Sting finds his comfort zone to the delight of Orpheum crowd...
There isn't a classier pop star than Sting. Or a cannier one. He's bridged the gap between youth and adulthood for a generation of fans who have grown up and grown comfortable right along with him. The rough-and-tumble economy of the Police is a fond memory, replaced by a buffed fusion of jazz and world music. The singer's vigorous honk has mellowed into a warm hush. The sly young fox is now an impeccable gentleman whose main currency is attractive chords and effortless virtuosity.
At the Orpheum last night, Sting opened with a smooth bebop read of Walkin' on the Moon', which segued into a beautifully manicured take on 'Send Your Love', followed in easy stride by 'Inside', 'Forget About the Future', and 'Dead Man's Rope'. All were pristinely packaged in glorious washes of gold and green light, sensuous dancing silhouettes projected onto a trio of massive video screens, and carefully hand-crafted textures unpocked by a spontaneous emotion or unplanned note. Suffice it to say when 'Synchronicity II' rolled around, it was about time. One reflexively gazed heavenward in silent thanks that Sting's fabulously capable seven-piece band didn't jazz it up or strip it down or shift into some impossibly impressive meter, but rather just let themselves sound like a big fat graduate-level version of the Police.
Joy Rose, one of two backup singers, joined Sting center stage for a rousing duet on 'Whenever I Say Your Name', last year's Grammy-winning collaboration with Mary J. Blige. Rose's unhinged vocals slapped the proceedings with a hit of blunt soul, which was otherwise supplied via body parts on the video screens. Yoga-toned torsos substituted for religious symbols in the gorgeous video tableaus that accompanied, and occasionally distracted from, the music.
Sipping tea and chatting easily, Sting charmed the packed house, which finally rose to its feet when the frontman pretended to put his credibility on the line. ''Call me shallow, but I need to see more sexy women dancing,'' he pleaded during the opening bars of 'Sacred Love', the title track from his latest release, which dominated the two-hour set. They were happy to stay standing for the plucky 'An Englishman in New York' and 'Roxanne' - a disappointingly measured jam that peaked in an endless call-and-response of ''Roxanne - O!'' It was a base and evocative song, too gracefully rendered.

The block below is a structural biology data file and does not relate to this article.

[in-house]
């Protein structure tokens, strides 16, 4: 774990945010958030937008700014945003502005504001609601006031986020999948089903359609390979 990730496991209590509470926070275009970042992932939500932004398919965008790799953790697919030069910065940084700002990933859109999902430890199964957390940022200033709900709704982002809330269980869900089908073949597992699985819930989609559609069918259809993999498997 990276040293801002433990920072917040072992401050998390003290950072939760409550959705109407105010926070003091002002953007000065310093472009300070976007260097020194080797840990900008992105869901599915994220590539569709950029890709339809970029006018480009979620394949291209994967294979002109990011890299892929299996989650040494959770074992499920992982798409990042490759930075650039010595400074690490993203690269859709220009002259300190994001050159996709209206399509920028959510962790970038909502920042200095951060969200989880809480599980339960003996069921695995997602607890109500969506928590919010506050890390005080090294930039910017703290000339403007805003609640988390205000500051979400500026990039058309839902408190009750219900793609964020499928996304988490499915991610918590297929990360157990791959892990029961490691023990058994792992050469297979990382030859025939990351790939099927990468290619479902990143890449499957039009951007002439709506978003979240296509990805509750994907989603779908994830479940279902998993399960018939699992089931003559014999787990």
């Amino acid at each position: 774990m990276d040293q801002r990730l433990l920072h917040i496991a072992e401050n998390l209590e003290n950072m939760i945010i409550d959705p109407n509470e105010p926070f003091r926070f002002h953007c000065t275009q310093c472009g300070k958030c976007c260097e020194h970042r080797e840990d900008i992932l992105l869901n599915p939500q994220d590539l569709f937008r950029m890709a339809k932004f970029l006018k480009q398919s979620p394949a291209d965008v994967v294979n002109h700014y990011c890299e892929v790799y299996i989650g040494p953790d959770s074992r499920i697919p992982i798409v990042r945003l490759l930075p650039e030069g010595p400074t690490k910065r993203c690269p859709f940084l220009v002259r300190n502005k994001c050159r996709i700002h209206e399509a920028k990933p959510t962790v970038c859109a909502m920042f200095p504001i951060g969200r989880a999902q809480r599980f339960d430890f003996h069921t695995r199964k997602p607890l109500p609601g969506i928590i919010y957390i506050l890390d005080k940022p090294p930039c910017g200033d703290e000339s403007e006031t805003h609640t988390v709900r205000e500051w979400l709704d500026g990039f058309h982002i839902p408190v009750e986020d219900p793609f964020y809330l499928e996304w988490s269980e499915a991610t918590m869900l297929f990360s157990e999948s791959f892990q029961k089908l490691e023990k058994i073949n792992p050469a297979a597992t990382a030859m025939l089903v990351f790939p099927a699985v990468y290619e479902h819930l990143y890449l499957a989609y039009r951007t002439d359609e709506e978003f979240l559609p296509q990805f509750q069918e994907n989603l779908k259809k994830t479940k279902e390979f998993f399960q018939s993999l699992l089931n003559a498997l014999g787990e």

Sting's gifted trumpet player, Chris Botti, opened with a quiet storm of adult contemporary sounds: clean, pastel musings on a theme of easy elegance.
(c) The Boston Globe by Joan Anderman
Never stingy, Sting hits stride with well-oiled Orpheum jaunt...
People like to give Sting a hard time, even people who love his music, for a lot of reasons. But chief among them may be that his perceived arrogance is so well-grounded in truly superlative skill. It's sometimes hard to resist taking a few jabs at someone so gifted and so aware of those gifts.
Last night at the Orpheum Theatre, in the first of two sold-out shows, the erstwhile Gordon Sumner was, typically, superb and he proved that he may be Sting, but he certainly isn't stingy.
In an expansive show - enhanced by first-rate sound and three large video screens - Sting played for more than two hours and graciously spotlighted most of the members of his marvelous backing band. While the setlist may have been weighted too heavily to his latest album 'Sacred Love' for the taste of some - he played 10 of its 11 tracks, which was probably four too many with so much superior solo back catalog - the majority of the boisterous crowd seemed taken with the new material.
There was the world-beat disco of 'Send Your Love', the lightly funky Southern soul of 'Sacred Love' and the easy warmth of the r & b-inflected 'Whenever I Say Your Name', which got a huge lift from backing vocalist Joy Rose. Subbing for the album's Mary J. Blige, Rose rose the roof with her impassioned testifying and earned a standing ovation for her estimable efforts.
Some of the night's loudest cheers did come, however, for the Police and early solo songs sprinkled throughout the Rock and Roll Hall of Famer's well-paced set.
The 52-year-old Newcastle native opened the show plucking an upright bass on a jazzy run through 'Walking On the Moon'. 'Synchronicity II' crackled with energy and propelled the dancers in the crowd to its feet with its caffeinated groove. An encore of 'Every Breath You Take' was perfunctory as ever, ditto for 'Roxanne'.
Much more invigorating were the spidery guitar licks of the delicate 'Fragile', the caressing 'Fields of Gold', a jaunty take on 'Englishman in New York' and the swirling, mesmeric 'Desert Rose'.
While some of the songs were occasionally less than riveting - 'Inside' was a particularly monotonous example of the repetitive, list-happy lyrics that dominate 'Sacred Love' - they were never less than impeccably played or sounded less than lovely. In short, there was very little to jab at indeed.
(c) The Boston Herald by Sarah Rodman